I meant the statute of limitations on the US charges. He should have taken his chances on Sweden.  The Swedes could really mess with the Americans by trying to get him extradited there
kcar

kcar Avatar



Posted: Apr 12, 2019 - 2:25pm

 haresfur wrote:


 miamizsun wrote:
i'm probably not up to speed on the latest news surrounding the assange case

as i understand it he could have stayed in the ecuadorian embassy indefinitely

so what happened?

there was an original reason or reasons that ecuador offered him asylum

i believe those reasons were legitimate and principled 

so what changed?

did ecuadorian leadership cave presumably to some sort of political pressure?

obviously from a whistleblower standpoint this is very troubling

 
They said they withdrew the asylum he had been granted and let the Brits in to arrest him because of breaking rules on his political activities, and generally being a really shitty guest - refusing to clean up after himself and his cat, damaging the building, abusing the staff. He sued the Ecuadorian government because he didn't like the way they treated him. Basically he was being a real wanker.

Ok, what I haven't heard anyone talk about is why this all went down, days before the statute of limitations ran out on the crime he was indicted on. So that leaves me wondering what was going on between Ecuador, the US, and the UK.

I don't have a favorable opinion of Assange, and don't see him as a whistleblower or a journalist, but he was close enough that any attempt to indict him on releasing classified information would have bad implications for those who are. That's apparently why the Obama administration decided not to indict him.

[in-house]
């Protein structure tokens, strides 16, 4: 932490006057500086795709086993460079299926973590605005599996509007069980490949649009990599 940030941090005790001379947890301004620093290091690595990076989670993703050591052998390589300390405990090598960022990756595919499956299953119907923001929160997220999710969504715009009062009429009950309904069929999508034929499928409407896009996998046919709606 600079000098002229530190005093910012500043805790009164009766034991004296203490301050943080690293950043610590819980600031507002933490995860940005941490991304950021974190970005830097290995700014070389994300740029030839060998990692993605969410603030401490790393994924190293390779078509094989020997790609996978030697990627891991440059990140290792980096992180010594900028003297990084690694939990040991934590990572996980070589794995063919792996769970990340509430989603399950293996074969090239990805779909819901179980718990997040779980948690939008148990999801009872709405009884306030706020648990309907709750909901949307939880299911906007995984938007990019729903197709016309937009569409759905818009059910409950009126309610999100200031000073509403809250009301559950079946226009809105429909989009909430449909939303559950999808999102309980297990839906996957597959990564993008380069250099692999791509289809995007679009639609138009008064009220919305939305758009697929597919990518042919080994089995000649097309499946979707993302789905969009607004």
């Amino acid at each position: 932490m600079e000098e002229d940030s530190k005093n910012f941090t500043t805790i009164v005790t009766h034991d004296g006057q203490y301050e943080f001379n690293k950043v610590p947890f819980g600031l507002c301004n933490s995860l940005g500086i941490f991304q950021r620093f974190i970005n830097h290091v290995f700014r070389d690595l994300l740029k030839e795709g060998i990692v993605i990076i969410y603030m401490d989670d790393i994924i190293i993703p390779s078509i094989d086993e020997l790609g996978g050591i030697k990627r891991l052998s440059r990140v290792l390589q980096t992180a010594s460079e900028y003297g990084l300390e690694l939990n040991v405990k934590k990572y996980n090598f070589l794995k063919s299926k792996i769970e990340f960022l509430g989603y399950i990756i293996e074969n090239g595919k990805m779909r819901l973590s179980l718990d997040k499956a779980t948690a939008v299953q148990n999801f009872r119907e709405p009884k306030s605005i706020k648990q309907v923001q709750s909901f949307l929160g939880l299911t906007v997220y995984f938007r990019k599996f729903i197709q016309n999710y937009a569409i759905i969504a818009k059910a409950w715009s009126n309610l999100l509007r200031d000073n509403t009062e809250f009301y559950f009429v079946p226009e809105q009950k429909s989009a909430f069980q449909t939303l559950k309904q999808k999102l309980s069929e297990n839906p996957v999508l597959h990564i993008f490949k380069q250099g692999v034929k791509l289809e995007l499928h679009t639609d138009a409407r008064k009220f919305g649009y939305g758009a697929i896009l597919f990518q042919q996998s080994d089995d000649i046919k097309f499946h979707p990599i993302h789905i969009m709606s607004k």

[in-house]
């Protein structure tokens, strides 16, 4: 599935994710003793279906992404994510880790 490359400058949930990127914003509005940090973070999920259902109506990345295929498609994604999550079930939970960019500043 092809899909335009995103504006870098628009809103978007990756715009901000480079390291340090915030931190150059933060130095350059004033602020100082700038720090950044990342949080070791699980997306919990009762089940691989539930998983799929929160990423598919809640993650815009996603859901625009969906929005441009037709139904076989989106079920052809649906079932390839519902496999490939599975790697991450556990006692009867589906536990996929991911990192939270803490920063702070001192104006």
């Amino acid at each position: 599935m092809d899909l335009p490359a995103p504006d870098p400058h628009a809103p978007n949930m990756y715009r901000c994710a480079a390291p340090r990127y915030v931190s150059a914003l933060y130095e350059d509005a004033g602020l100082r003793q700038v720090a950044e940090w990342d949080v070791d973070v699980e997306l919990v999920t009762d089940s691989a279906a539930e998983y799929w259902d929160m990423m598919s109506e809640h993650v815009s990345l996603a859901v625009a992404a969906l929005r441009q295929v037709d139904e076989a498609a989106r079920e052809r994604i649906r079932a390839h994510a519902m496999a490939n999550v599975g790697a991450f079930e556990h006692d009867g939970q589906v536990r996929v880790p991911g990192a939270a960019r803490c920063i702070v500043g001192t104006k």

One thing that is really clear is that he makes bad choices:

He holed up in the embassy for 7 years to avoid going to Sweden to be questioned on allegations that he raped a woman. So he probably spent longer imprisoned in the embassy than he would have if he was convicted of the rape. He claimed it was because he was afraid they were going to deport him to the US. I find it improbable that Sweden would send him to the US but the UK would not.

Then he worked with the Russians to attack Clinton and interfere to help Trump. Remember that Obama didn't indict him. But the Trump administration he helped did. Yeah, he totally fucked himself.
 
This WaPo piece doesn't give me the impression that the statute of limitations on the rape charge he faced in Sweden was about to run out. 

Two women accused Assange of acting in a nonconsensual manner after they separately had consensual sex with him in Sweden. Assange returned to the UK after being with the women but eventually faced extradition back to Sweden due to "allegations of sexual molestation, unlawful coercion and rape."


In June 2012, with his legal avenues exhausted, Assange finally faced extradition to Sweden. Instead, he fled to the Ecuadoran Embassy. Eight weeks later, he was granted asylum. Assange would not leave the embassy until this week.


...